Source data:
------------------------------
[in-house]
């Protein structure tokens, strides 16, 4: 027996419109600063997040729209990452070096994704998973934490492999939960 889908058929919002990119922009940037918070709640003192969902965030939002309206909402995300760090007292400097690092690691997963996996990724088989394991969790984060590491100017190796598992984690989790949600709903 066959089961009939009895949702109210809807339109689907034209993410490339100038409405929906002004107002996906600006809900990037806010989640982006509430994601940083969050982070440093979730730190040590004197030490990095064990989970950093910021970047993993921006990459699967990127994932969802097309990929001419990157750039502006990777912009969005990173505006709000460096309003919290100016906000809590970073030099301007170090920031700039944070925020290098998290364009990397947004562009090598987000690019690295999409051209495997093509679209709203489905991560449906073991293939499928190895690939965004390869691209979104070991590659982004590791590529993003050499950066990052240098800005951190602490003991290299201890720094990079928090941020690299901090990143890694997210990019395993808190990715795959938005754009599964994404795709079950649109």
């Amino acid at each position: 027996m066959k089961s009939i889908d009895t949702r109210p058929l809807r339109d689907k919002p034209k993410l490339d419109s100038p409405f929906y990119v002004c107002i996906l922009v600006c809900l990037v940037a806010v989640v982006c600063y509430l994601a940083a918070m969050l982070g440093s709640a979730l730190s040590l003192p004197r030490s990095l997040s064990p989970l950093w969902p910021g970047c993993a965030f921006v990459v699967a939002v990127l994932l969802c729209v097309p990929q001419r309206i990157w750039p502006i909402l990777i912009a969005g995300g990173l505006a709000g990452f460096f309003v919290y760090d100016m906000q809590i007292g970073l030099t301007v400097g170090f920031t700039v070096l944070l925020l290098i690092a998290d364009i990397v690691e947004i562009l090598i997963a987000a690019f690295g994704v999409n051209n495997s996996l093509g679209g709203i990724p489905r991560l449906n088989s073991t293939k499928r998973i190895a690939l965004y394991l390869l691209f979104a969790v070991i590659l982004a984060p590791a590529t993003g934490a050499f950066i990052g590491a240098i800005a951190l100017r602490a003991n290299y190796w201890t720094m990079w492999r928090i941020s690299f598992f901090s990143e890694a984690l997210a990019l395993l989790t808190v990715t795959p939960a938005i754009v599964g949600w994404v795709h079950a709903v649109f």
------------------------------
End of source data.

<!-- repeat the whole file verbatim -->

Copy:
[in-house]
């Protein structure tokens, strides 16, 4: 027996419109600063997040729209990452070096994704998973934490492999939960 889908058929919002990119922009940037918070709640003192969902965030939002309206909402995300760090007292400097690092690691997963996996990724088989394991969790984060590491100017190796598992984690989790949600709903 066959089961009939009895949702109210809807339109689907034209993410490339100038409405929906002004107002996906600006809900990037806010989640982006509430994601940083969050982070440093979730730190040590004197030490990095064990989970950093910021970047993993921006990459699967990127994932969802097309990929001419990157750039502006990777912009969005990173505006709000460096309003919290100016906000809590970073030099301007170090920031700039944070925020290098998290364009990397947004562009090598987000690019690295999409051209495997093509679209709203489905991560449906073991293939499928190895690939965004390869691209979104070991590659982004590791590529993003050499950066990052240098800005951190602490003991290299201890720094990079928090941020690299901090990143890694997210990019395993808190990715795959938005754009599964994404795709079950649109």
């Amino acid at each position: 027996m066959k089961s009939i889908d009895t949702r109210p058929l809807r339109d689907k919002p034209k993410l490339d419109s100038p409405f929906y990119v002004c107002i996906l922009v600006c809900l990037v940037a806010v989640v982006c600063y509430l994601a940083a918070m969050l982070g440093s709640a979730l730190s040590l003192p004197r030490s990095l997040s064990p989970l950093w969902p910021g970047c993993a965030f921006v990459v699967a939002v990127l994932l969802c729209v097309p990929q001419r309206i990157w750039p502006i909402l990777i912009a969005g995300g990173l505006a709000g990452f460096f309003v919290y760090d100016m906000q809590i007292g970073l030099t301007v400097g170090f920031t700039v070096l944070l925020l290098i690092a998290d364009i990397v690691e947004i562009l090598i997963a987000a690019f690295g994704v999409n051209n495997s996996l093509g679209g709203i990724p489905r991560l449906n088989s073991t293939k499928r998973i190895a690939l965004y394991l390869l691209f979104a969790v070991i590659l982004a984060p590791a590529t993003g934490a050499f950066i990052g590491a240098i800005a951190l100017r602490a003991n290299y190796w201890t720094m990079w492999r928090i941020s690299f598992f901090s990143e890694a984690l997210a990019l395993l989790t808190v990715t795959p939960a938005i754009v599964g949600w994404v795709h079950a709903v649109f």